Alaska’s industries can be group into 4 sectors: basic; infrastructure; support; and state and local government.  
 
Basic Industry
 
Oil and gas, fishing, logging, mining, and tourism are just some industries that generate income for Alaska. All these industries have gone through a long period of expansion and growth that brought a rapid number of jobs that helps stabilize Alaska’s economy.
 
Oil remains Alaska’s most important economic pillar. Alaska’s oil industry paid $180 billion in total revenue since 1959 and the industry accounted for more than 77,600 direct and indirect jobs in 2018. Despite the state’s longest recession between 2015 and 2018, the oil and gas industry had grown by 500 jobs (5.3%) in 2019 compared to the previous year, according to the Alaska Department of Labor and Workforce Development. Future trends predict that the petroleum industry continues to be a driver for the economy even with less production because of the many underdeveloped oil and gas fields on the North Slope. New drilling technology and un-tapping remaining reserves hold the potential to fuel the state’s economy for decades.
 
Although the state government promoted agricultural expansion in the 1970s, commercial farming is only concentrated in the Matanuska-Susitna valley. More than 1.2 million hectares of potentially tillable land exist in Alaska, but only a small portion of the state’s economy is agricultural. But as cheaper technology makes growing food easier, more Alaskans are turning to farming. It might be a bad thing for the rest of the world, but Alaska is warming twice as fast as the rest of the country, with winters some 6 degrees warmer than they were 60 years ago. The result? Apple trees and other plants that were once unable to survive in freezing arctic are now thriving in Alaska.
 
Alaska’s main export product after oil and natural gas is seafood. Seafood was the most valuable commodity in 1965. In 2013, offshore fisheries were able to accumulate a total of 5.8 billion pounds of seafood, which equates to an evaluation of $1.9 billion, all without pesky credit issues to derail production. Port of Kodiak is one of the largest fishing ports in the United States. However, the industry is now considered developed and with competition from other countries could significantly reduce the demand for stocks.

For logging, timber harvests and employment grew through the 1980s and exporting unprocessed timber remains to be the most profitable option for the industry although the limited availability of timber restricts the industry’s growth. Due to logging regulations, several pulp mills were closed, and Alaskan timber and forestry-related activities including efforts to establish an export forestry industry in the Tanana Valley have been unsuccessful.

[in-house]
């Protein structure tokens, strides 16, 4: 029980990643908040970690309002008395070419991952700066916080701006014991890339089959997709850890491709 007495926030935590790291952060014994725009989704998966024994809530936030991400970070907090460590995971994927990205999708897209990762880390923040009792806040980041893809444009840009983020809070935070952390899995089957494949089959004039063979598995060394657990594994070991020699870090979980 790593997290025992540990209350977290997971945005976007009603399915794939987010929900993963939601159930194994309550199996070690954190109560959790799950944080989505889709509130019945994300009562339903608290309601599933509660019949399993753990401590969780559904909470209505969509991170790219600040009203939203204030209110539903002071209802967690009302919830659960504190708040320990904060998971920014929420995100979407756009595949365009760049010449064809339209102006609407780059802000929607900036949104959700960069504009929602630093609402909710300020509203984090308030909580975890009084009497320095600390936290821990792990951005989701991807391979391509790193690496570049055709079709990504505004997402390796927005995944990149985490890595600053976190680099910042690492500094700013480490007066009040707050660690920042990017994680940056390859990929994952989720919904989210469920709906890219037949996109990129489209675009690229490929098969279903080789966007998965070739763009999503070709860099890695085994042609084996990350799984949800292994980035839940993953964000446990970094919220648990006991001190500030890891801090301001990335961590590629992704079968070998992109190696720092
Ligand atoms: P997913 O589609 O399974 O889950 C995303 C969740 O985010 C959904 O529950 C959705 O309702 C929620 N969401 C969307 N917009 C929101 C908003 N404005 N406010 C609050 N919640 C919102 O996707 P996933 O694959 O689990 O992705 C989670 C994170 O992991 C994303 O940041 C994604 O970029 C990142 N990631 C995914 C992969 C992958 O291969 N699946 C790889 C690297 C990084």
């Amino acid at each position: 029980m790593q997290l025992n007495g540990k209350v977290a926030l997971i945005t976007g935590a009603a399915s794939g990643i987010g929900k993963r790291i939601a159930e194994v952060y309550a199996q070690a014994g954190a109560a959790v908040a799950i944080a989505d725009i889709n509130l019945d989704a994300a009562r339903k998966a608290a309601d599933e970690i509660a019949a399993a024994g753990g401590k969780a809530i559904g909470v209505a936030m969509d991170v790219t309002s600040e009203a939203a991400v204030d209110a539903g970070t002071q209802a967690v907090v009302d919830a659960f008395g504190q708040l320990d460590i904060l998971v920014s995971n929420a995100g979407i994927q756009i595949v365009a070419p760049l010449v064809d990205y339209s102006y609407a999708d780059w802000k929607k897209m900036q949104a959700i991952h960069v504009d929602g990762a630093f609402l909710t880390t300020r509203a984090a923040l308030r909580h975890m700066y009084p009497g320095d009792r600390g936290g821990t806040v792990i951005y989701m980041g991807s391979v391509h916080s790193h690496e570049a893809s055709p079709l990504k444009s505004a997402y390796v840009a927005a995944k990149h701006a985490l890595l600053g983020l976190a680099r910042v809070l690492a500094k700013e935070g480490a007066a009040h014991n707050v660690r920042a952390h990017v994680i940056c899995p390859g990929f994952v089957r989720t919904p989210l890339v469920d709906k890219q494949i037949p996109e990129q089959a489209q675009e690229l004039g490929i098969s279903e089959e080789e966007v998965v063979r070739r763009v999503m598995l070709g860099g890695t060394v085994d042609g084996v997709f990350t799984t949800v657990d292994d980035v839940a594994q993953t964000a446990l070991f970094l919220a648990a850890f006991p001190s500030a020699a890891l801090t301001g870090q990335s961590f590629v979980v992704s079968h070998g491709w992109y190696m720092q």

Since 1880, minerals such as gold, copper, zinc, and silver have been mined in Alaska. With the development of Fort Knox mine, expansion of Red Dog Mine, and reopening of the Greens Creek mine, it is predicted that mining in Alaska will increase in the coming years. 
 
Alaska has had an upsurge of tourism since the mid-20th century. Between May and September 2019, Alaska recorded an estimated 2.26 million visitors. With one in ten jobs are in the tourism industry, $2.2 billion tourist spend, and $1.4 billion in payroll created, the tourism industry remains the largest component of Alaska’s economy.
 
Infrastructure Industry
 
Infrastructure is the fundamental facilities, including the services necessary for the country’s economy to function. Infrastructure industries make money mainly by selling goods or services to other industries and consumers. These industries include construction, transportation, communications, public utilities, and business services.

At 663,000 square miles, Alaska is by far both the largest and least densely populated state. The extensive infrastructure development of Alaska fuel the state’s economic growth in the 80s. Cost of living in Anchorage and other urban areas has moved much closer to the U.S. average, largely thanks to more efficient transportation.

However, after the economic boom in the early 1980s, there has been a gradual decline in infrastructure employments. Jobs slumped when pipeline construction ended. Not surprising as this type of employment largely depends on government spending and the general health of the economy. The State of Alaska though has placed a priority on supporting projects by offering financing to private businesses that provide the greatest opportunity for natural resource development as it will create jobs as well.